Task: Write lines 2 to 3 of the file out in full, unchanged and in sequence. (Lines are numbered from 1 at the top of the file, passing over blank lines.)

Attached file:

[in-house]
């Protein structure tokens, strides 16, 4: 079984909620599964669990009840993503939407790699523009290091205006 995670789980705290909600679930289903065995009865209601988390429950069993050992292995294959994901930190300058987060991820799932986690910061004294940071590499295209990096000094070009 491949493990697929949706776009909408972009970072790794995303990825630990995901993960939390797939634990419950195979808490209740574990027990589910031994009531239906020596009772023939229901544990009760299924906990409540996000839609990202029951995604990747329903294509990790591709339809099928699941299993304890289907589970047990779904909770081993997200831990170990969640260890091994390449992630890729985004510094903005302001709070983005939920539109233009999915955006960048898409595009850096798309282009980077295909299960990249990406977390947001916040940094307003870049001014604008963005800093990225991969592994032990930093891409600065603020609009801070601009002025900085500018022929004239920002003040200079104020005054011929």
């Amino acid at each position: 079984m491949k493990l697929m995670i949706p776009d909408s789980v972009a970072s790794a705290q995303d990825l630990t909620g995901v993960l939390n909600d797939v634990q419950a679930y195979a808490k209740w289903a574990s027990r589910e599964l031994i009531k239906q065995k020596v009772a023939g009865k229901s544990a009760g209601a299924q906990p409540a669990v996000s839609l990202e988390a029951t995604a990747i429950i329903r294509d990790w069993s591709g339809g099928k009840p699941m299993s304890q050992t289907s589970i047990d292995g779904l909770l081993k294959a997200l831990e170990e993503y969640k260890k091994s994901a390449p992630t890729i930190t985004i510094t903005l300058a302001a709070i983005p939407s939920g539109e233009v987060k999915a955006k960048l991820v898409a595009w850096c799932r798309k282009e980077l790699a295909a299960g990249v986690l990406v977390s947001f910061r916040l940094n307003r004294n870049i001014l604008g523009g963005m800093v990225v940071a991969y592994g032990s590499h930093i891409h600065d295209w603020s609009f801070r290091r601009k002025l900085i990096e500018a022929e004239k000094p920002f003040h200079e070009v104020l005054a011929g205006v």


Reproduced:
């Protein structure tokens, strides 16, 4: 079984909620599964669990009840993503939407790699523009290091205006 995670789980705290909600679930289903065995009865209601988390429950069993050992292995294959994901930190300058987060991820799932986690910061004294940071590499295209990096000094070009 491949493990697929949706776009909408972009970072790794995303990825630990995901993960939390797939634990419950195979808490209740574990027990589910031994009531239906020596009772023939229901544990009760299924906990409540996000839609990202029951995604990747329903294509990790591709339809099928699941299993304890289907589970047990779904909770081993997200831990170990969640260890091994390449992630890729985004510094903005302001709070983005939920539109233009999915955006960048898409595009850096798309282009980077295909299960990249990406977390947001916040940094307003870049001014604008963005800093990225991969592994032990930093891409600065603020609009801070601009002025900085500018022929004239920002003040200079104020005054011929």
């Amino acid at each position: 079984m491949k493990l697929m995670i949706p776009d909408s789980v972009a970072s790794a705290q995303d990825l630990t909620g995901v993960l939390n909600d797939v634990q419950a679930y195979a808490k209740w289903a574990s027990r589910e599964l031994i009531k239906q065995k020596v009772a023939g009865k229901s544990a009760g209601a299924q906990p409540a669990v996000s839609l990202e988390a029951t995604a990747i429950i329903r294509d990790w069993s591709g339809g099928k009840p699941m299993s304890q050992t289907s589970i047990d292995g779904l909770l081993k294959a997200l831990e170990e993503y969640k260890k091994s994901a390449p992630t890729i930190t985004i510094t903005l300058a302001a709070i983005p939407s939920g539109e233009v987060k999915a955006k960048l991820v898409a595009w850096c799932r798309k282009e980077l790699a295909a299960g990249v986690l990406v977390s947001f910061r916040l940094n307003r004294n870049i001014l604008g523009g963005m800093v990225v940071a991969y592994g032990s590499h930093i891409h600065d295209w603020s609009f801070r290091r601009k002025l900085i990096e500018a022929e004239k000094p920002f003040h200079e070009v104020l005054a011929g205006v």